Tuesday, December 11, 2012

Goodbye Kingswear Castle

This morning the steam paddle steamer Kingswear Castle made her final trip down the River Medway under tow from the tug Christine.

The Kingswear Castle has been a regular sight on the river for the past thirty years operating popular pleasure cruises particularly from the Historic Dockyard at Chatham.

She was built in Dartmouth, Devon in 1924 and plied the River Dart until 1965 when she was saved from the breakers yard and brought to the Medway for restoration.

The process has now gone full circle.The Kingswear Castle is currently heading back home to the River Dart.

She has been chartered by the Dartmouth Steam Railway and River Boat Company and will be kept busy carrying tourists for the foreseeable future.

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UPDATE 15.12.12 - Kingswear Castle is currently sheltering in Portland due to bad weather in the Channel. She was only built as a river ship so not really ideal for the open sea.

UPDATE 20.12.12 - Kingswear Castle made it safely to the River Dart!

Thursday, December 06, 2012

Final Voyage of the Pride of Dover - update

Further to my last post about the Pride of Dover, it appears that she is now indeed on her final voyage to Turkish shipbreakers after all.

She spent several days sheltering in Lyme Bay waiting for a weather window to safely cross the Bay of Biscay.

Any seafarer will tell you that the Bay of Biscay should be treated with utmost respect - especially at this time of year.

The latest report (at around 6 AM this morning) was that she was passing Brest at around 5 knots heading for Tuzla, Turkey.

UPDATE - The Pride of Dover arrived at Aliaga, Turkey on 27th December 2012.

Saturday, December 01, 2012

Final Voyage of the Pride of Dover - or was it?

On 29th November 2012 the P & O ferry "Pride of Dover" which had operated the Dover to Calais route between 1987 and 2010 left her lay up berth in Tilbury Docks bound under tow on her final voyage to Turkish ship breakers - or did she?....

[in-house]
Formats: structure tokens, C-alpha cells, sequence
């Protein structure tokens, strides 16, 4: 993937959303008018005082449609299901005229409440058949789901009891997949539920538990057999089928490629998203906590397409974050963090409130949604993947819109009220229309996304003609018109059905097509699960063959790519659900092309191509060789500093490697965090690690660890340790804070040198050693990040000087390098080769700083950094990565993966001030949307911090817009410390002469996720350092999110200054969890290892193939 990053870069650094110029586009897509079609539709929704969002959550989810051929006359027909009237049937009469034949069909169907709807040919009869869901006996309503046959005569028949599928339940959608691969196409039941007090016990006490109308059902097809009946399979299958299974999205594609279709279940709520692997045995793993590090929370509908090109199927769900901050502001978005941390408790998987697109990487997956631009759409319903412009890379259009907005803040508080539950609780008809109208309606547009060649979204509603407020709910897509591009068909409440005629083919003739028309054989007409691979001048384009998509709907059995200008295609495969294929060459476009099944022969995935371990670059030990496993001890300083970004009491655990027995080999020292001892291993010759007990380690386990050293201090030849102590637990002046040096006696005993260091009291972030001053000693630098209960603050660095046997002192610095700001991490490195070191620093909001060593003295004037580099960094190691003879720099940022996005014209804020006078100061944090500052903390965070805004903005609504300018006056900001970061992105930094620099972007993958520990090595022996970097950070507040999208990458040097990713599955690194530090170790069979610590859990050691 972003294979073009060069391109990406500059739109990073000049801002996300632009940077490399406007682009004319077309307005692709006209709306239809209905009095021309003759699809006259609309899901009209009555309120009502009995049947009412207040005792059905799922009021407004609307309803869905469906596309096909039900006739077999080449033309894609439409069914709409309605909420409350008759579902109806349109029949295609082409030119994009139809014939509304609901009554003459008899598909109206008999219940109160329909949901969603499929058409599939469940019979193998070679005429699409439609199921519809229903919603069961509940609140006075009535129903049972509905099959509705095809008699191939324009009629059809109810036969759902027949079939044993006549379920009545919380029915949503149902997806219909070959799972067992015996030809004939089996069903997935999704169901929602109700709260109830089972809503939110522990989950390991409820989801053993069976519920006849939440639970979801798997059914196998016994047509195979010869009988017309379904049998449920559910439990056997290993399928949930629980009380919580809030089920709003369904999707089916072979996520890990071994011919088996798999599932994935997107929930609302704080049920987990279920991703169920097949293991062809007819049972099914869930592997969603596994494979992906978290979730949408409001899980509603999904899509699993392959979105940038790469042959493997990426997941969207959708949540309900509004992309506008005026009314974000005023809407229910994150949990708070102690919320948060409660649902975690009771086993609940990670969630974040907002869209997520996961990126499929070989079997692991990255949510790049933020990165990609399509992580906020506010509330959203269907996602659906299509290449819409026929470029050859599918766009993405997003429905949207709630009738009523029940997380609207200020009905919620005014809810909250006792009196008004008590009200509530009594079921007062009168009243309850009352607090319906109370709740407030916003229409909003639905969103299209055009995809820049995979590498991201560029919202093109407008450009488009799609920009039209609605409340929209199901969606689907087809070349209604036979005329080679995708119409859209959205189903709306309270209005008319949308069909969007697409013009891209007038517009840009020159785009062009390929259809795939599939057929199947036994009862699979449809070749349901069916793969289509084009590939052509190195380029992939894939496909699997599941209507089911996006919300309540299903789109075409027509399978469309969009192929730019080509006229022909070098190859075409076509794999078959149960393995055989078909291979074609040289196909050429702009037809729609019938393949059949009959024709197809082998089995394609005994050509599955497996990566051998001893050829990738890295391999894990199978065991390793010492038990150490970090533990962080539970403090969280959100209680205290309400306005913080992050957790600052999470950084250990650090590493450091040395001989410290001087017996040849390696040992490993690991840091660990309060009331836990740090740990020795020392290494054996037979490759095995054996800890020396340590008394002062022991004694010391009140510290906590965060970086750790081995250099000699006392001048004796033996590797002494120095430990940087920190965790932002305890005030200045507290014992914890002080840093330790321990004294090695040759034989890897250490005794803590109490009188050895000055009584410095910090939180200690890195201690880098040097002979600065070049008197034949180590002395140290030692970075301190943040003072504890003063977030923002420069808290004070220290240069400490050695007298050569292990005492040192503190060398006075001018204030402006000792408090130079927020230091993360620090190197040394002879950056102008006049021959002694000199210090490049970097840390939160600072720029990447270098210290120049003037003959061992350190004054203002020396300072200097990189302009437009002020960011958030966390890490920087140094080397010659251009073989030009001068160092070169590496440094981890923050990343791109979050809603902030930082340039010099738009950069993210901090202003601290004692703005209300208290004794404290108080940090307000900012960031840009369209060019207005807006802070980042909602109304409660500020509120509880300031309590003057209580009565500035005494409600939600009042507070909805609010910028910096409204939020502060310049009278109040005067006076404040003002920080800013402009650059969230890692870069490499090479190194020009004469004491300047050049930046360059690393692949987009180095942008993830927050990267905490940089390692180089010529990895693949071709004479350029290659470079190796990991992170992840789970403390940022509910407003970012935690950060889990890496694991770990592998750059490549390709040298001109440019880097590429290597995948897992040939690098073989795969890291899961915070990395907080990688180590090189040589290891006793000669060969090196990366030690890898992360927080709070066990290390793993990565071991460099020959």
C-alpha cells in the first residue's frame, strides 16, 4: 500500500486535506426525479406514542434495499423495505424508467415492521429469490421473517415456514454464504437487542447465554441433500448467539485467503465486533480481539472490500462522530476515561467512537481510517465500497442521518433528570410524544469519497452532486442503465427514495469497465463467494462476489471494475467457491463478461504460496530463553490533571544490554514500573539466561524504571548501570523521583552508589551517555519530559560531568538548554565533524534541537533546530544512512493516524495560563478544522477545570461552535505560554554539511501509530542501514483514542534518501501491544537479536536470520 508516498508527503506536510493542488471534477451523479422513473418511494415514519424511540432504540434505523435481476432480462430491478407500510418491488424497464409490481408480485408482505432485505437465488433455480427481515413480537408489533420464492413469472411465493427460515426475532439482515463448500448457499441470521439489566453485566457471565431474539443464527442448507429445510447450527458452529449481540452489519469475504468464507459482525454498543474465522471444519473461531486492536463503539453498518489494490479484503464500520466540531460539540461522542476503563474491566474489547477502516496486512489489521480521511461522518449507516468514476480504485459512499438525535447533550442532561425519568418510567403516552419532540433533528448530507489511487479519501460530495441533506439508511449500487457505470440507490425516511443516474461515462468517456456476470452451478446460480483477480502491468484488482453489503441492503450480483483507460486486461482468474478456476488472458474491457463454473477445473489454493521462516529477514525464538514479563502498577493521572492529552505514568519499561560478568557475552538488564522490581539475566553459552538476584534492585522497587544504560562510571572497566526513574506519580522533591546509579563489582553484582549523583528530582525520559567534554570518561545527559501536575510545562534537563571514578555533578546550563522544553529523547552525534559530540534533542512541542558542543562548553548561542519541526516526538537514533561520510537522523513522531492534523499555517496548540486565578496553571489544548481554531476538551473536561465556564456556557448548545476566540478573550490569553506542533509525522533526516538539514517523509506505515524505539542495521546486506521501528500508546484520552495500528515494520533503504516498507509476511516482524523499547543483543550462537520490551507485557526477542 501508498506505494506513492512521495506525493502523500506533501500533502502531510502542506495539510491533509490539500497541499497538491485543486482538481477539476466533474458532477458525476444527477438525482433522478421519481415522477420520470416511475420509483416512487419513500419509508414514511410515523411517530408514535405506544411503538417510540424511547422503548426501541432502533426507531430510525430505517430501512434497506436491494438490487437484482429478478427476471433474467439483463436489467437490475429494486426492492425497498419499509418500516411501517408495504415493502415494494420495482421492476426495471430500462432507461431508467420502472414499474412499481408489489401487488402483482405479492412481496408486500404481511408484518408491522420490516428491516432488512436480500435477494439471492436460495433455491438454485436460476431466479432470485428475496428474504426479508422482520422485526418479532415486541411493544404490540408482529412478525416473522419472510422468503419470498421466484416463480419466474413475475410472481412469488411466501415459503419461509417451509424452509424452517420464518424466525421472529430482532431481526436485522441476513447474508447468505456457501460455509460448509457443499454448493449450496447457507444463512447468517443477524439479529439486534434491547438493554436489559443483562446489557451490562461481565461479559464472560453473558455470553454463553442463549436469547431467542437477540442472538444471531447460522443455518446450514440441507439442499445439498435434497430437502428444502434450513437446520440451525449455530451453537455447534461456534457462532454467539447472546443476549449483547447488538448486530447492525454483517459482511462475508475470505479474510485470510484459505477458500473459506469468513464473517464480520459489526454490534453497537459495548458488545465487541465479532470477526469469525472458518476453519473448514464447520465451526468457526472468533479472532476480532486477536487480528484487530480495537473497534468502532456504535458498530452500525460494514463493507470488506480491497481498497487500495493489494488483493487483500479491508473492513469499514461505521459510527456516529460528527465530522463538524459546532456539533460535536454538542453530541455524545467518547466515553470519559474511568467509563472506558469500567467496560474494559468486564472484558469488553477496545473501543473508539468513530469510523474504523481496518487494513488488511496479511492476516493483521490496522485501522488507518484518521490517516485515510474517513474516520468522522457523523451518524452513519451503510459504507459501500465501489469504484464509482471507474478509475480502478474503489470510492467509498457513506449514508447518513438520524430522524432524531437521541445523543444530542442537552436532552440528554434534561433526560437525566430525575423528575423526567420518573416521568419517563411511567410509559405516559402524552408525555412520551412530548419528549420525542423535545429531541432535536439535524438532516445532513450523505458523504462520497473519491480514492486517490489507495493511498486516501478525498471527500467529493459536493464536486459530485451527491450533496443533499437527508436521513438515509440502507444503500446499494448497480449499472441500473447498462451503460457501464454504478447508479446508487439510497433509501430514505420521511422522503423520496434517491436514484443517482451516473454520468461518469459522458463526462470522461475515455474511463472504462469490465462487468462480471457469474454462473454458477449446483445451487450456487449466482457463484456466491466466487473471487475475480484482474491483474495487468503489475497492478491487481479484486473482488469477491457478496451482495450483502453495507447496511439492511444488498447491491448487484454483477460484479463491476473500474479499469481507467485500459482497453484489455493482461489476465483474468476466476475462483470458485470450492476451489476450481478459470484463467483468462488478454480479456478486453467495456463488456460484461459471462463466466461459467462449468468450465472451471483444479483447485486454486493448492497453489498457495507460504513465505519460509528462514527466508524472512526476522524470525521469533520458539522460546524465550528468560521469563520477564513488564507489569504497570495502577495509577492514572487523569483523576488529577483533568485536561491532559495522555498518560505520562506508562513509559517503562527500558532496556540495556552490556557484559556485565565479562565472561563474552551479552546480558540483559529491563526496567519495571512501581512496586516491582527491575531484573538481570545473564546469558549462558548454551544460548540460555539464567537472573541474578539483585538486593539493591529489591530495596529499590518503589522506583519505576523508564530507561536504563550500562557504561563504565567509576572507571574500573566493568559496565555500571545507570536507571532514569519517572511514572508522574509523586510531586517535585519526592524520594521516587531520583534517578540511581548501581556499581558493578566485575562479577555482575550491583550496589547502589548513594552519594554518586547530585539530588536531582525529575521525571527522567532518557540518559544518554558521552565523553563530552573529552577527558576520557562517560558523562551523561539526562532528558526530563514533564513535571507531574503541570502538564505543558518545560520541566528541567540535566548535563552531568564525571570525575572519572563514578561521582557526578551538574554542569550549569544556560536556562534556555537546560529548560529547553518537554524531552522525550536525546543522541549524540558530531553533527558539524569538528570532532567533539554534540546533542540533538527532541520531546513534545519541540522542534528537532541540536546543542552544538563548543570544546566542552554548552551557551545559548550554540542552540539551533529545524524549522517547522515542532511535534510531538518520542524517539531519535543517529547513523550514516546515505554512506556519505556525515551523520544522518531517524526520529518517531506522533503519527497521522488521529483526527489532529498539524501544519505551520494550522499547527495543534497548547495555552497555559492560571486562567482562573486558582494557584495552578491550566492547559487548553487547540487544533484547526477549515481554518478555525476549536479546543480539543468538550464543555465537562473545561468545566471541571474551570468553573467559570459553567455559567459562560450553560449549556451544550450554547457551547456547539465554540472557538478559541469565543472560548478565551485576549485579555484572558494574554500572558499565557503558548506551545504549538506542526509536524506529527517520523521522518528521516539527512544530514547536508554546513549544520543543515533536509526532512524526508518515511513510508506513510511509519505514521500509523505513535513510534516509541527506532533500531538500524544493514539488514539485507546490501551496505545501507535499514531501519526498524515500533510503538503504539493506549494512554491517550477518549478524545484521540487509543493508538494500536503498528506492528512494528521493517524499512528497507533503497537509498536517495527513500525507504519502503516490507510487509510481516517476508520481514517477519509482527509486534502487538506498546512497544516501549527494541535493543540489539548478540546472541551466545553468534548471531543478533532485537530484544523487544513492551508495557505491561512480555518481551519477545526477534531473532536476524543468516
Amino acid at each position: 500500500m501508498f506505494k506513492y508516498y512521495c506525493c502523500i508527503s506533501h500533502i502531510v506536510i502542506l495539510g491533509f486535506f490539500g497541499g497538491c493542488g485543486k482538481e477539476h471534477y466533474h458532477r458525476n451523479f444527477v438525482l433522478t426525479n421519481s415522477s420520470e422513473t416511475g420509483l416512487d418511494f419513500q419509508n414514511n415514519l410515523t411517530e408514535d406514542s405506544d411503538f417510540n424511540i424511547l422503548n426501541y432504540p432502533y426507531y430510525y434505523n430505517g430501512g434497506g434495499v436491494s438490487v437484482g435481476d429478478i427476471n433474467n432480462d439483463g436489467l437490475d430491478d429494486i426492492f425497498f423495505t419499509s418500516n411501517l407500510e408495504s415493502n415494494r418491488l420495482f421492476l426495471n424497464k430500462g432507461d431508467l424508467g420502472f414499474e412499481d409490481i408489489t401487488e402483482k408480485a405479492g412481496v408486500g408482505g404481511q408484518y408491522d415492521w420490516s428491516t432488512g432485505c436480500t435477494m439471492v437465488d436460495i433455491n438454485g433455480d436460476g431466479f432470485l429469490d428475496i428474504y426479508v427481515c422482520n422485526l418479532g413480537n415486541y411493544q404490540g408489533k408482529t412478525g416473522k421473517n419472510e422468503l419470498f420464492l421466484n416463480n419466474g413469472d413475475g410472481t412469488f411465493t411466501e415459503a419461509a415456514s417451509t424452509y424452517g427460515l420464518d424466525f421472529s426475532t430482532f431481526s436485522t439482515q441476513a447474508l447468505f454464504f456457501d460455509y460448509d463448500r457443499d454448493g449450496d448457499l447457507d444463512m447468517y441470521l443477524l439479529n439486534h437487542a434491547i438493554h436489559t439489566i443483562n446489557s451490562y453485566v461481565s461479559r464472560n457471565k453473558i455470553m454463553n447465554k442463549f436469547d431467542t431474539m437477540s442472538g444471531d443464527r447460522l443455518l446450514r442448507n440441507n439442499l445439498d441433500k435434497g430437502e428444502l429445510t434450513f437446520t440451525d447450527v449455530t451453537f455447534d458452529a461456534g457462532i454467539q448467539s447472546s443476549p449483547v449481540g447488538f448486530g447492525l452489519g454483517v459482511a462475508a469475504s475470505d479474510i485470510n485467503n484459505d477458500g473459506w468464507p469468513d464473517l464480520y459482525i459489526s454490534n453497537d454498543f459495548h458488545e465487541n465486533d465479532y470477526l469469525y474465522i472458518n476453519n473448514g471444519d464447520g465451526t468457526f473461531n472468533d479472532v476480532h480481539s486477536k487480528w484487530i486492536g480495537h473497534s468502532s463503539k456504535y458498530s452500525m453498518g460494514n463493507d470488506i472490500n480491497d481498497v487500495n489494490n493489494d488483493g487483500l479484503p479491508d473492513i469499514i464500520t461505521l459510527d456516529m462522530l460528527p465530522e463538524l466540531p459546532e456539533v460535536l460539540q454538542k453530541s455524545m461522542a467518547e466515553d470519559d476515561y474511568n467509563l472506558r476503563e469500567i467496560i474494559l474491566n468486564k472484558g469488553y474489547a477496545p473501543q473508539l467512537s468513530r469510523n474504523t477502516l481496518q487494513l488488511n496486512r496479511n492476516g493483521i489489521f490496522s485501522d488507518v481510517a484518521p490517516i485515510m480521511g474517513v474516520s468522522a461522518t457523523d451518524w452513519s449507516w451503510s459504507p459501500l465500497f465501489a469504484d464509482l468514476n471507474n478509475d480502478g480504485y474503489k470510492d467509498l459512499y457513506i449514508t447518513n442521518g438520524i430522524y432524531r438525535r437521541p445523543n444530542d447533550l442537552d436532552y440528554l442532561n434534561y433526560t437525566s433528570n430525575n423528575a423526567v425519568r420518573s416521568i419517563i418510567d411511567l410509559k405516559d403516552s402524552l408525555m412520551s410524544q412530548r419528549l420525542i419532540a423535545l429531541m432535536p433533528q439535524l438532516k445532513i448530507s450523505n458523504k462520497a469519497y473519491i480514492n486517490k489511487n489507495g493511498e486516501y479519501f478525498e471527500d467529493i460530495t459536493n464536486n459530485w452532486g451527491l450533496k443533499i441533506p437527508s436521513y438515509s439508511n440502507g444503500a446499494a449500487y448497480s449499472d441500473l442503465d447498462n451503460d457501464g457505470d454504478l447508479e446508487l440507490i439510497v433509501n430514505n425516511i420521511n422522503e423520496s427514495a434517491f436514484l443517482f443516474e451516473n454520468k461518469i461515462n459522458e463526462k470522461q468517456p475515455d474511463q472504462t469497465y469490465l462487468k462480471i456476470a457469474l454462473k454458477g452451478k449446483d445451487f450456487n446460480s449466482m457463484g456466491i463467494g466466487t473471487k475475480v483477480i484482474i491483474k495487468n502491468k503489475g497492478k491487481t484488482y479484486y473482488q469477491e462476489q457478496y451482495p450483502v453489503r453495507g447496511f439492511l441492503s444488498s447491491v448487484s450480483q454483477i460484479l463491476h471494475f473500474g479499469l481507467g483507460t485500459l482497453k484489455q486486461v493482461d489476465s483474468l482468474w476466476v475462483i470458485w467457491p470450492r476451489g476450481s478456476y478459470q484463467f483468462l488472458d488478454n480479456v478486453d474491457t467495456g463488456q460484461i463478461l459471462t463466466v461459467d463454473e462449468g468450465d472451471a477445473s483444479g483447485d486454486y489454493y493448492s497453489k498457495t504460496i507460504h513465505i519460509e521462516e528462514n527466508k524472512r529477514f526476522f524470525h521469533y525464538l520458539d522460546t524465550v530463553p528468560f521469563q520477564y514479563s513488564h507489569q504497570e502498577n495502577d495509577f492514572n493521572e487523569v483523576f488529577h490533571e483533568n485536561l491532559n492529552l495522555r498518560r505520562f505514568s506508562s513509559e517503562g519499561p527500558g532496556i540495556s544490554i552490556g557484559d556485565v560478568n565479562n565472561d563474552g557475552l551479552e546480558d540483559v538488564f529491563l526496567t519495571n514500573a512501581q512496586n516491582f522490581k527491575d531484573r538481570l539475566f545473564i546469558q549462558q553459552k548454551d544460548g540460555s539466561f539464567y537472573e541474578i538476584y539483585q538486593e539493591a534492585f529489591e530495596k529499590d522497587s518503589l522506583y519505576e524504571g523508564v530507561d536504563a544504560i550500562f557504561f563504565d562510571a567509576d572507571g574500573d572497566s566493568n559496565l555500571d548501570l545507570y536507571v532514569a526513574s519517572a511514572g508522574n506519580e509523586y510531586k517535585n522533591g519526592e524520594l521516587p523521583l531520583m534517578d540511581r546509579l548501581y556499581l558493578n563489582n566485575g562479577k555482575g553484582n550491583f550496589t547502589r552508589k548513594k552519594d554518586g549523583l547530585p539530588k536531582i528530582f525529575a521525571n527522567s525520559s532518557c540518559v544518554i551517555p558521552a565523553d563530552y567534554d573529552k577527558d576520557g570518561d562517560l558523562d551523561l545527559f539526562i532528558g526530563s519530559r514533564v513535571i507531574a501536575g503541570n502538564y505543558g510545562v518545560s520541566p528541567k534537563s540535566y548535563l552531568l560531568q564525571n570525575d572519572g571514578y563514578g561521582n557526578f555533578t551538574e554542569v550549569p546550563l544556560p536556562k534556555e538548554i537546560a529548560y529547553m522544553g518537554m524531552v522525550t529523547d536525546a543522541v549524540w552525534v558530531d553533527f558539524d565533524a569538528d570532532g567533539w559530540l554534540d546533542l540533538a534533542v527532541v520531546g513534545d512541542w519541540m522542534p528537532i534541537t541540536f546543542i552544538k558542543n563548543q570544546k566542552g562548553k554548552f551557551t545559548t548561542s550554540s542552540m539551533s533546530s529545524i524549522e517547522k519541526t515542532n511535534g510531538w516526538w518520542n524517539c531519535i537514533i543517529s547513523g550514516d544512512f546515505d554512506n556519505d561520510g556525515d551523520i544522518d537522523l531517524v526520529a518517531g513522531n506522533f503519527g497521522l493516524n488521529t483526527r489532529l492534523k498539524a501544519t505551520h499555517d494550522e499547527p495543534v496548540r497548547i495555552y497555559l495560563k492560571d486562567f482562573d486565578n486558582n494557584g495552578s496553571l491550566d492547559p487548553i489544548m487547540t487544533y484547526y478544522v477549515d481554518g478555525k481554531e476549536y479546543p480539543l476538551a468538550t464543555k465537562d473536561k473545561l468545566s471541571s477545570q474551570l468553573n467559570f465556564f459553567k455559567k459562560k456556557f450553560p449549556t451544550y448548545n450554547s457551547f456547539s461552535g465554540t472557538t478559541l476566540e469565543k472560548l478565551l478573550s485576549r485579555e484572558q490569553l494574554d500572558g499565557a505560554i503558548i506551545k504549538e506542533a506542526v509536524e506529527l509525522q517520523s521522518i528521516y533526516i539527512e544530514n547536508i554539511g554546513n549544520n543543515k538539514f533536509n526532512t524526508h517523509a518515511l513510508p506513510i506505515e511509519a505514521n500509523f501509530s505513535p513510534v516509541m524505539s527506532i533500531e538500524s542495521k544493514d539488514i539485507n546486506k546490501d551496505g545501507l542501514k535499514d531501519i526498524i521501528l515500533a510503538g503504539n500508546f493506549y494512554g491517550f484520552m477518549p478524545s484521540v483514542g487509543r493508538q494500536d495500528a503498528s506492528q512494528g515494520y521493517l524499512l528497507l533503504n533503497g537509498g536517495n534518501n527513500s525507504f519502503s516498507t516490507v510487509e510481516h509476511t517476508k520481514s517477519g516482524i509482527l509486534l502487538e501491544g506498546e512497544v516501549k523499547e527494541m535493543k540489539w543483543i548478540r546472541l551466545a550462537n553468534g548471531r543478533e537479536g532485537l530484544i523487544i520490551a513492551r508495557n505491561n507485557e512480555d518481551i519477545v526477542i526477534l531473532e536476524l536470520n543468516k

First the vessel, imaginatively renamed "Pride" for the delivery voyage to Turkey, was carefully manoeuvred out of Tilbury Docks by three tugs and moored alongside Tilbury Landing Stage so that she could be connected to the deep sea tug "Eide Fighter".

After a short stay alongside the Landing Stage she headed off slowly down the Thames. Here are some pictures taken from the Saxon Shore Way at Gravesend close to my office.

A close up of the 8000 BHP tug "Eide Fighter" registered in Nassau, Bahamas.

Despite the bitter cold, the sun decided to put in a brief appearance.

The last shot of her heading down the Estuary with the "Svitzer Mercia" acting as stern tug to assist with steering. Further down the Estuary the "Svitzer Mercia" left the "Eide Fighter" and "Pride" to their own devices.

The voyage to Turkey was expected to take just under thirty days. Through the wonders of the Internet it is now usually possible to track ships at sea.

The "Eide Fighter" and her tow were making slow but steady progress down the English Channel... that was until today.

On checking earlier today it appears that instead of heading down the Channel in the direction of Turkey, the "Eide Fighter" has made a u-turn and is now heading back up the Channel...

Could the "Pride" have had a last minute reprieve?

It is my understanding that the ferry's engines were in a very poor state which is why she was sold for scrap in Turkey rather than to another ferry company for further trading.

No doubt all will be revealed in the next week or two.

In the meantime, to end this post, is a picture of the "Pride of Dover" in happier times making her way into Dover harbour...


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